Woodbury Financial, a Woodbury, Minnesota-based independent b/d with about 1,800 reps may be the next firm to allow its dually licensed reps to launch their own RIAs. Today, over 1,000 of the firm's reps are dually licensed to do both commission- and fee-based business. “I think that number will continue to grow. It's not just a way station to the fee-only model anymore,” says Walter White, president of Woodbury Financial.
For now, dually licensed reps at Woodbury are operating under the firm's corporate RIA. But White says he may be ready to consider other options. “Up until now, I preferred that dually licensed advisors use the firm's RIA. But from a recruiting standpoint, I think there are bigger groups of producers who want their own RIAs, and we'll want to accommodate that going forward.”
While allowing reps set up their own RIAs may be primarily motivated by recruiting efforts, White says technology has also helped soften his position on the issue. “There have been improvements to technology that help us better oversee the assets held outside,” he says.
Raymond James Financial Advisors andInvestment Research are two independent b/ds that have allowed reps to start their own RIAs for quite some time. Last year, Cambridge took it one step further and teamed up with Schwab to create one integrated platform for hybrid advisors. Now, for example, a hybrid advisor using both Schwab and Cambridge has a single sign-on for all his RIA and b/d accounts, and is able to get a consolidated performance reporting on assets from both sides. Further, back-office service teams (which answer questions about anything from trading to billing) from both firms have received exclusive training aimed at helping the hybrid reps. Cambridge's advisors custody almost one third of their assets, or $5 billion of a total $14 billion, with Schwab Institutional.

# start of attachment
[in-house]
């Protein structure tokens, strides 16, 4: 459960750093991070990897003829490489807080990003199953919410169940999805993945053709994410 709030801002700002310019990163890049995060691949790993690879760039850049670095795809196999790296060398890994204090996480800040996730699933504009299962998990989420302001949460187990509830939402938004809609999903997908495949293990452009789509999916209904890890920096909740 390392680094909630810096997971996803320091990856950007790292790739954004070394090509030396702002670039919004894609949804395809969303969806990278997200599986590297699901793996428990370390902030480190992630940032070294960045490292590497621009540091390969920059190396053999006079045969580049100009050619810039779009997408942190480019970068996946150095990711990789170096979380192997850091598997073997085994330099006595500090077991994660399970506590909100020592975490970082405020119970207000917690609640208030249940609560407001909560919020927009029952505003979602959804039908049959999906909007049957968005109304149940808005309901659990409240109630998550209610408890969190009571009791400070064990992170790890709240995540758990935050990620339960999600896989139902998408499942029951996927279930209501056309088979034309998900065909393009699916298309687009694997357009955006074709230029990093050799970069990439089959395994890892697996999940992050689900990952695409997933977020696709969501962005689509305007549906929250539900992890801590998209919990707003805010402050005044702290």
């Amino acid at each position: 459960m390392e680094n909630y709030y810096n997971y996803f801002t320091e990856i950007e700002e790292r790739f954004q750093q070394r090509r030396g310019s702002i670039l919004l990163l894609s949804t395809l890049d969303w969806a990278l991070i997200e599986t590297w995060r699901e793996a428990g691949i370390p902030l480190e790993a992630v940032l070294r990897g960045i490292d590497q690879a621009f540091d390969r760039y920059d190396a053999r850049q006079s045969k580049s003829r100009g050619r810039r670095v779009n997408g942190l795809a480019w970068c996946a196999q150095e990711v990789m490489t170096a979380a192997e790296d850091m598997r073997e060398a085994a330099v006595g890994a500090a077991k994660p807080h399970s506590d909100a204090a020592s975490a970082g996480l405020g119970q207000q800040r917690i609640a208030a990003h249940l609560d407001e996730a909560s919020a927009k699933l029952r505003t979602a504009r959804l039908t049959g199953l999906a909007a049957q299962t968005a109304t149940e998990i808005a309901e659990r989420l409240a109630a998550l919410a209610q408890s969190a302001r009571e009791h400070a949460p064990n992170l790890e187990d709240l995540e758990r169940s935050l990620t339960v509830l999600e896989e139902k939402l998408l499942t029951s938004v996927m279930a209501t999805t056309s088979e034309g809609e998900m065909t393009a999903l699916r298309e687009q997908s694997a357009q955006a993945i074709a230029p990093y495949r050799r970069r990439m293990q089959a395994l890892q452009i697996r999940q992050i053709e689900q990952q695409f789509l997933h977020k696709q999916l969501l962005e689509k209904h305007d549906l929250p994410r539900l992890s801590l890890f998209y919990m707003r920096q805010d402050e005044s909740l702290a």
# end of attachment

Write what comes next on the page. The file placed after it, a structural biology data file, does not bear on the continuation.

At Raymond James, dually registered advisors have had the option of setting up their own RIAs for almost a decade. About 400 of the firm's 3,000 reps have their own RIAs. Bill Van Law, senior vice president and national director of business development for the firm, says, “The hybrid model is more than just stepping stone.”
Surely, more hybrid offerings are on the way. As associate director at Cerulli Associates, Bing Waldert, puts it, “These days, instead of advisors asking the firm about his options, you have independent b/ds telling reps, ‘Mr. Advisor, you tell me how you want to operate and we'll accommodate you.'”